Was Blankfein really “forced” to take $10 billon of TARP money by Hank Paulson “to restore investor confidence” as Cohan writes—or did he strategically lead his firm to $63 billion worth of debt guarantees, federally backed AIG repayments, and short-term Fed loan access, because it was a no-brainer situation? How did Goldman use the money before returning some of it—besides the bonuses and new digs? How did Robert Rubin’s desire to go to Washington lead to the trashing of the regulations that would have contained the latest financial crisis? How did being Barack Obama’s (or anyone’s) key campaign contributor help the firm make money? How did Goldman manage to navigate the financial crisis so well and yet, Cohan questions whether it still has adequate support in Washington?
There are interesting angles that offer potential, but these are the parts that Cohan, despite spitting out enough words to fill a phone book, somehow does not have room or time to delve into. He misses an opportunity to examine not just political expediency, but competitive cunning in the close relationship former Goldman leader, Sidney Weinberg, forged with FDR. Indeed, Weinberg sat at the helm of a voracious non-commercial bank that would be untouched by the Glass-Steagall Act, even as some of its main competitors would be split up, their capital bases weakened.
Similarly, there’s only glancing examination of the Korean War-era antitrust case against Goldman that facilitated its rise, or the 1970s lawsuits alleging that Goldman put its own interests before its clients (Cohan compares it in passing to the more recent instance of the great Fabrice Tourre, but doesn’t go much further).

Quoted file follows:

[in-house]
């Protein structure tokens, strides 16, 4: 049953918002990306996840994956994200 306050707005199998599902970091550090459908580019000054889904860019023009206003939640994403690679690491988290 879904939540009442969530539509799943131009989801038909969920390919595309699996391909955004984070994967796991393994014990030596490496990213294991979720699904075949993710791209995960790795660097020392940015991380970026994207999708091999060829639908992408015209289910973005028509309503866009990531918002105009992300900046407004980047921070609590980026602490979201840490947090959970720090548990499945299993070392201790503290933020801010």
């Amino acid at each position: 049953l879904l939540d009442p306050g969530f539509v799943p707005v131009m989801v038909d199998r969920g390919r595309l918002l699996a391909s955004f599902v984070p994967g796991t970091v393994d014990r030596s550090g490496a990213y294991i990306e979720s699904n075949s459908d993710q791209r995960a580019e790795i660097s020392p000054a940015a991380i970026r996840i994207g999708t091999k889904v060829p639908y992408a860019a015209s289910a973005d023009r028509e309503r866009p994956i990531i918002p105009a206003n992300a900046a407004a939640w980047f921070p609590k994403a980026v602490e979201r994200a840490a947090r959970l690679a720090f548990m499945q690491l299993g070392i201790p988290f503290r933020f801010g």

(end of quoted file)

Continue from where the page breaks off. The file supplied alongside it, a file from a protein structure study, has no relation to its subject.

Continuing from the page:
Rolling Stone reporter Matt Taibbi once told me, “Not only don’t these guys talk to me, their PR people don’t even talk to me.” Yet even without access (or maybe because of its lack), Taibbi’s book, Griftopia, contains far more provocative, critically reasoned, and revealing information about Goldman’s methodologies and approach to “winning,” no matter what the collateral damage, than Cohan’s does.
Instead, Cohan’s book concludes on an operatic note, where we discover how badly current CEO Lloyd Blankfein feels about everything, before leaving to meet some unnamed dignitary. I can imagine Lloyd leaving his Cohan sit-down, grinning— business will go on as usual. If Cohan worked at Goldman, he’d get promoted for skimming the edge of conflict—and then coming out swinging for the team. In missing how Goldman’s quest for money and power affects other people, and the nation, this book undeniably misses opportunity, and is thus arguably, a disservice to the country.
Nomi Prins is author of It Takes a Pillage: Behind the Bonuses, Bailouts, and Backroom Deals from Washington to Wall Street (Wiley, September, 2009). Before becoming a journalist, she worked on Wall Street as a managing director at Goldman Sachs, and running the international analytics group at Bear Stearns in London.